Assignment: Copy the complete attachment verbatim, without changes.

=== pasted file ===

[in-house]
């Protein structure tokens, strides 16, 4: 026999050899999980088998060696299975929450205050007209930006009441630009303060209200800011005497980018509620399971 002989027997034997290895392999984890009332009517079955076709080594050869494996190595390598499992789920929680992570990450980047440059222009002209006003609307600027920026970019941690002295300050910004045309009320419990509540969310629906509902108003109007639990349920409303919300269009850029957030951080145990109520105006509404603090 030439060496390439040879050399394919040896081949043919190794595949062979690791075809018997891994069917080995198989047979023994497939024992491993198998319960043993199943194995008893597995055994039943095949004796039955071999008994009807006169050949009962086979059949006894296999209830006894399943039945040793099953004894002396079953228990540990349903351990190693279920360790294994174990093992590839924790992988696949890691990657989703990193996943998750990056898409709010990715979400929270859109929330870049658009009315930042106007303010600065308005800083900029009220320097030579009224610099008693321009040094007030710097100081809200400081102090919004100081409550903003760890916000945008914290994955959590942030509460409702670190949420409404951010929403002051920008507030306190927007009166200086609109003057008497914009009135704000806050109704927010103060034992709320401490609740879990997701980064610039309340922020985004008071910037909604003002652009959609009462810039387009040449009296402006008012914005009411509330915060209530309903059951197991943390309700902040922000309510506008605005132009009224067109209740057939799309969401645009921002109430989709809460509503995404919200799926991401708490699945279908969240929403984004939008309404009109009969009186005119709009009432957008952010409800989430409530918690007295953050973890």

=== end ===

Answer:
[in-house]
């Protein structure tokens, strides 16, 4: 026999050899999980088998060696299975929450205050007209930006009441630009303060209200800011005497980018509620399971 002989027997034997290895392999984890009332009517079955076709080594050869494996190595390598499992789920929680992570990450980047440059222009002209006003609307600027920026970019941690002295300050910004045309009320419990509540969310629906509902108003109007639990349920409303919300269009850029957030951080145990109520105006509404603090 030439060496390439040879050399394919040896081949043919190794595949062979690791075809018997891994069917080995198989047979023994497939024992491993198998319960043993199943194995008893597995055994039943095949004796039955071999008994009807006169050949009962086979059949006894296999209830006894399943039945040793099953004894002396079953228990540990349903351990190693279920360790294994174990093992590839924790992988696949890691990657989703990193996943998750990056898409709010990715979400929270859109929330870049658009009315930042106007303010600065308005800083900029009220320097030579009224610099008693321009040094007030710097100081809200400081102090919004100081409550903003760890916000945008914290994955959590942030509460409702670190949420409404951010929403002051920008507030306190927007009166200086609109003057008497914009009135704000806050109704927010103060034992709320401490609740879990997701980064610039309340922020985004008071910037909604003002652009959609009462810039387009040449009296402006008012914005009411509330915060209530309903059951197991943390309700902040922000309510506008605005132009009224067109209740057939799309969401645009921002109430989709809460509503995404919200799926991401708490699945279908969240929403984004939008309404009109009969009186005119709009009432957008952010409800989430409530918690007295953050973890």